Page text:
221, 300, 323

Wasp, cutting a fly in half, Dr. Erasmus Darwin on, 205

Watch, Paley's argument from the, 13

Weaker, the strongest eat the, 282

Wealth, the normal growth of, and evolution, 222

Web-footed, how birds, became, 48, 49, 51

---- development of, birds, Lamarck on, 305

---- Paley on, 305

Wedge, Buffon let in the thin end of the wedge, by saying
  that changed habits modify form, 105, 106

Whisky, God keep you from--if he can, 176

Will, Patrick Matthew on, as influencing organism, 320-322.
  (_See_ also "Desire," "Design," "Want," "Wish")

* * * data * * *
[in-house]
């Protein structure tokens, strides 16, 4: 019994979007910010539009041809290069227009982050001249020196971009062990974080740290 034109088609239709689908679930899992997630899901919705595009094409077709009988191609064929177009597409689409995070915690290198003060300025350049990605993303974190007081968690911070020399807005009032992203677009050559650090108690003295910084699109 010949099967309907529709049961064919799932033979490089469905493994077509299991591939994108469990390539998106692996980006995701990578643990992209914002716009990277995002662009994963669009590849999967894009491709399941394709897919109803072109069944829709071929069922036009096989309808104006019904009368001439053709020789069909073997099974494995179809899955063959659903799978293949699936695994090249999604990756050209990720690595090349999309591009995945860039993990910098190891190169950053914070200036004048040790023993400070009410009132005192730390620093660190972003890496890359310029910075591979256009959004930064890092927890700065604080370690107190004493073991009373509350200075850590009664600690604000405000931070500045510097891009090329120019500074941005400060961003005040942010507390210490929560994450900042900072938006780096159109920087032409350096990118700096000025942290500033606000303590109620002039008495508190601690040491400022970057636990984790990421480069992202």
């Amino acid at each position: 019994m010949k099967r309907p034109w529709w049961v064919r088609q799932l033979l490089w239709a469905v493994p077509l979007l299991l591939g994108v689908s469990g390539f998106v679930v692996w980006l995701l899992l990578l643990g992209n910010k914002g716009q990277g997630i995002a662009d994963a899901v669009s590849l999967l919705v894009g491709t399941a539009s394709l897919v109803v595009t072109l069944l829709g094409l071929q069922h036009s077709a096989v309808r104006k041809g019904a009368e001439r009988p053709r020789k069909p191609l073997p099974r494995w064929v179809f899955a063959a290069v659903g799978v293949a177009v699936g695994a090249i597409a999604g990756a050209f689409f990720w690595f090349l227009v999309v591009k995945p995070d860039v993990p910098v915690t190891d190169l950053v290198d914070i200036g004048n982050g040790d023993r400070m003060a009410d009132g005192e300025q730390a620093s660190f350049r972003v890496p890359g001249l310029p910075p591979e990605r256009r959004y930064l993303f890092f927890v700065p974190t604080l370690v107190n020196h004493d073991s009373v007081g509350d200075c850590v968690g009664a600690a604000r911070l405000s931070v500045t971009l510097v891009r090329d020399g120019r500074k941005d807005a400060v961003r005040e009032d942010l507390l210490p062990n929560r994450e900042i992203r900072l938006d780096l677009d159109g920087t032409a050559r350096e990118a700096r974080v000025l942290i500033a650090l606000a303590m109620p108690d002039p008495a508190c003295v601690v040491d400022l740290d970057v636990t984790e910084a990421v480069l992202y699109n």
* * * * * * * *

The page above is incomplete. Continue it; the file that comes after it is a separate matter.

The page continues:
Will-o'-the-wisp, C. Darwin like a, 372

Wish and power, their interaction, 44, 45, 47, 48, 217, 218, 221,
  300, 323

Wit, brevity may be its soul, but the leaders of science, &c., 315

Worcester, the Marquis of, 54

Words are apt to turn out compendious false analogies, 365

Worms, reasonable creatures, 255

Worth, nothing worth looking at or doing, except at a fair price, 35

Wright, of Derby, his portrait of Mr. Day, 180


ZEBRA and horse, Buffon on the, 80, 155, 164

"Zoonomia," German translation of the, 71

---- Paley's "Natural Theology" written at the, 195

---- fuller quotations from the, 214, &c.

---- the, and the "Origin of Species," the different ideas that an
  average reader would carry away with him from these two works
  ("Sense of Need" and "Natural Selection"), 363



_The Mayflower Press, Plymouth, England._ William Brendon & Son, Ltd.